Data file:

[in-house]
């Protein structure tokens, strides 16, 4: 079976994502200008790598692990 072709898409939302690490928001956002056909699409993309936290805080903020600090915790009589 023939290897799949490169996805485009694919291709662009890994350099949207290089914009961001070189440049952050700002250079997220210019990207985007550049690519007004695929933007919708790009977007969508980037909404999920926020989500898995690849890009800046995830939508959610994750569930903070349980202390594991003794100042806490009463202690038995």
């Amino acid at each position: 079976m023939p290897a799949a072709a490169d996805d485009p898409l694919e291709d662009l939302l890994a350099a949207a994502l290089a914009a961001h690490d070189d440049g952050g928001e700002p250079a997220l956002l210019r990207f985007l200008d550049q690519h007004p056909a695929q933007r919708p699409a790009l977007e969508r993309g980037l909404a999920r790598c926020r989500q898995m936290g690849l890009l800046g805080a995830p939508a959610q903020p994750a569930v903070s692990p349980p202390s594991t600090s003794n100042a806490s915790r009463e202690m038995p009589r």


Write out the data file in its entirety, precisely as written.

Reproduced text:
[in-house]
């Protein structure tokens, strides 16, 4: 079976994502200008790598692990 072709898409939302690490928001956002056909699409993309936290805080903020600090915790009589 023939290897799949490169996805485009694919291709662009890994350099949207290089914009961001070189440049952050700002250079997220210019990207985007550049690519007004695929933007919708790009977007969508980037909404999920926020989500898995690849890009800046995830939508959610994750569930903070349980202390594991003794100042806490009463202690038995």
């Amino acid at each position: 079976m023939p290897a799949a072709a490169d996805d485009p898409l694919e291709d662009l939302l890994a350099a949207a994502l290089a914009a961001h690490d070189d440049g952050g928001e700002p250079a997220l956002l210019r990207f985007l200008d550049q690519h007004p056909a695929q933007r919708p699409a790009l977007e969508r993309g980037l909404a999920r790598c926020r989500q898995m936290g690849l890009l800046g805080a995830p939508a959610q903020p994750a569930v903070s692990p349980p202390s594991t600090s003794n100042a806490s915790r009463e202690m038995p009589r």